For Raymond Copland of AQF Contracting near Dumfries, the decision to buy a Pottinger self-loading forage wagon was made one night when having a beer with his colleague and business partner Craig McIntyre.

“We had heard that farmers were becoming increasingly fed up with the poor quality of silage caused by it not being loaded into the clamp properly,” he says. “We deduced that contractors with high-output self-propelled forage harvesters just did not have the resources or the time to load and consolidate a clamp properly.”

A couple of beers later and the decision was made. By the middle of the following week there were two Pottinger Torro 5100L forage wagons standing in the yard. That was last year and, despite a customer base of zero, the forage wagons managed to clock up 1500 acres in their first season. This year he has 6000 acres to harvest.

Torro 5100L

“Farmers have long memories and the disasters of the first attempts to market forage wagons that could not handle UK conditions still lives with them,” says Mr Copland. “But they are changing their minds now.”

The Torro 5100L has a capacity of 51cu m and a 1.85m wide pick-up. The crop enters the unit and is then passed to a rotor there is a short area between which allows stones to fall back on to the ground. The rotor then pushes the crop through a bank of 39 knives, which reduces grass length to a theoretical 35mm.

“I sharpen the blades every day with a small grinder blunt blades don’t chop well and the extra power required is quite noticeable,” he says. “I have two sets, an older set which are used when working in new lays or stony ground and another when working in ‘safer’ established crops. Blades cost £13.50 each, so they are worth taking care of.”

The crop then bubbles up into the front of the trailer body until it hits a pressure switch placed near the wagon top, which then activates the chain-and-slat floor to move the grass towards the rear of the trailer. The slats are also used to empty the trailer at the clamp.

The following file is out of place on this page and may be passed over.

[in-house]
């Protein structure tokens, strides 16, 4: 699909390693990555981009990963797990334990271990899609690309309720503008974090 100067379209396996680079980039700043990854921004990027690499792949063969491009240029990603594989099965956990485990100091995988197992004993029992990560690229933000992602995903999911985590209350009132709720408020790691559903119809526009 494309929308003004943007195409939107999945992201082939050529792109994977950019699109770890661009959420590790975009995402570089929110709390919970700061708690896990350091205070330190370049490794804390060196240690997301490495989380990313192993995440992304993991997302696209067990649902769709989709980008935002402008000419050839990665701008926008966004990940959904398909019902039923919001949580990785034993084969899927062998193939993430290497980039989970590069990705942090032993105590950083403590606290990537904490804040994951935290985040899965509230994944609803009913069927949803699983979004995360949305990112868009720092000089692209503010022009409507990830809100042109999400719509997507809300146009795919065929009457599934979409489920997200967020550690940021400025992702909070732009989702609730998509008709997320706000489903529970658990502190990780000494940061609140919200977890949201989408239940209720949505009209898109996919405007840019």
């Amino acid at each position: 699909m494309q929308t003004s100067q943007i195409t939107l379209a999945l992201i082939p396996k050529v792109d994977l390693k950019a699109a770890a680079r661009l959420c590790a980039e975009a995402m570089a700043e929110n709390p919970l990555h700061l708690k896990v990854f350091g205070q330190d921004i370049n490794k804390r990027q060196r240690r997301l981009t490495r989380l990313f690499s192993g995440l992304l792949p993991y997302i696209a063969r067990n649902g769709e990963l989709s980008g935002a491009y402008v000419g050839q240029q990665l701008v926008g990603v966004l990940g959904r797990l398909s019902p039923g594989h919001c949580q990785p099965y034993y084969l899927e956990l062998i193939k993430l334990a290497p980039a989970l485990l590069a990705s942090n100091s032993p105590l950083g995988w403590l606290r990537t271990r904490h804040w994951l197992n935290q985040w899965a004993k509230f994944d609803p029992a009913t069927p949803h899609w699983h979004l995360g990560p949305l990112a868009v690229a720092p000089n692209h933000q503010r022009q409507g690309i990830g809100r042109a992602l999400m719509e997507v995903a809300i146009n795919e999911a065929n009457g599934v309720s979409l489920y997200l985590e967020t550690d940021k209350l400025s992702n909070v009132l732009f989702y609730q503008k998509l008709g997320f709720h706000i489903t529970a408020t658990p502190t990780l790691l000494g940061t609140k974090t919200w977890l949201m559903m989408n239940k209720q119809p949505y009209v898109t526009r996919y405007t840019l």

“The grass is quite compacted in the trailer – more so than a trailer filled with grass from a self-propelled forage harvester,” he explains. “I reckon to get 10t on board before I need to empty.”

Daily outputs

It’s the trip back to the clamp which is often considered to be the downside of the job, but Mr Copland believes it can still give respectable daily outputs.

“On a 1.5-mile round journey, we can clear about 130 acres a day with two wagons,” he says. “That is with a labour force of three – two on the wagons and one on the clamp – and a fuel bill which is probably less than half that of a self-propelled gang.”

Distance from clamp to field is an important consideration, though. He believes that a round trip of more than nine miles is bordering on being unviable, even with three wagons on the move.

At the clamp there is ample time to stack, spread and consolidate the silage properly. Should the grass start to build up, a second tractor can be brought in to consolidate the grass as it is loaded.

“It’s a system that works well for me as a contractor and also for the customer who ends up with good, well-made silage, which is the object of the exercise,” insists Mr Copland. “With the price of feed now so expensive, farmers are looking get the most they can from silage.

“I charge £80/hour to run a forage wagon, which, with an 180hp Claas tractor on the front, leaves a sensible margin in the job. The running costs are pretty minimal, the knives are probably the most expensive item.”

He also reckons the silage is made better. There is less effluent pouring out of the clamp because the grass has not been bruised and battered by fast-moving chopping units and he claims the cows milk better on it.